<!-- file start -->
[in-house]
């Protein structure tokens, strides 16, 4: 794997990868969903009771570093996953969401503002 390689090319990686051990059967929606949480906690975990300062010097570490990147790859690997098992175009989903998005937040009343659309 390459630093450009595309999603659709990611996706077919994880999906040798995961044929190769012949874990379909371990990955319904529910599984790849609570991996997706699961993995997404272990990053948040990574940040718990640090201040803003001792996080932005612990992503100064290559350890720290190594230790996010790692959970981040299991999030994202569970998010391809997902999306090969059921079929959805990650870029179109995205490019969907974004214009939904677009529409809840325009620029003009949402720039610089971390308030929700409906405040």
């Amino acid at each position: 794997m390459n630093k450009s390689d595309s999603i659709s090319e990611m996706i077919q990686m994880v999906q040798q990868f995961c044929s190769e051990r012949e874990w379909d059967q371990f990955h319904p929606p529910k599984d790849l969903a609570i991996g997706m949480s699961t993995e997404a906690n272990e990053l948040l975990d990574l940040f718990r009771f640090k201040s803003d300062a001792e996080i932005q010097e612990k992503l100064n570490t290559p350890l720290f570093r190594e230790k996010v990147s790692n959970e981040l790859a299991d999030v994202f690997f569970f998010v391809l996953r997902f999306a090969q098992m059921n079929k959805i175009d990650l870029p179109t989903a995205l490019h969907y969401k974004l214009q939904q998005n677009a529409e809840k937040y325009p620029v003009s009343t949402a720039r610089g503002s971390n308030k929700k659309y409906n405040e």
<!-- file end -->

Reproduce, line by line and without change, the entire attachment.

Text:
[in-house]
């Protein structure tokens, strides 16, 4: 794997990868969903009771570093996953969401503002 390689090319990686051990059967929606949480906690975990300062010097570490990147790859690997098992175009989903998005937040009343659309 390459630093450009595309999603659709990611996706077919994880999906040798995961044929190769012949874990379909371990990955319904529910599984790849609570991996997706699961993995997404272990990053948040990574940040718990640090201040803003001792996080932005612990992503100064290559350890720290190594230790996010790692959970981040299991999030994202569970998010391809997902999306090969059921079929959805990650870029179109995205490019969907974004214009939904677009529409809840325009620029003009949402720039610089971390308030929700409906405040």
């Amino acid at each position: 794997m390459n630093k450009s390689d595309s999603i659709s090319e990611m996706i077919q990686m994880v999906q040798q990868f995961c044929s190769e051990r012949e874990w379909d059967q371990f990955h319904p929606p529910k599984d790849l969903a609570i991996g997706m949480s699961t993995e997404a906690n272990e990053l948040l975990d990574l940040f718990r009771f640090k201040s803003d300062a001792e996080i932005q010097e612990k992503l100064n570490t290559p350890l720290f570093r190594e230790k996010v990147s790692n959970e981040l790859a299991d999030v994202f690997f569970f998010v391809l996953r997902f999306a090969q098992m059921n079929k959805i175009d990650l870029p179109t989903a995205l490019h969907y969401k974004l214009q939904q998005n677009a529409e809840k937040y325009p620029v003009s009343t949402a720039r610089g503002s971390n308030k929700k659309y409906n405040e």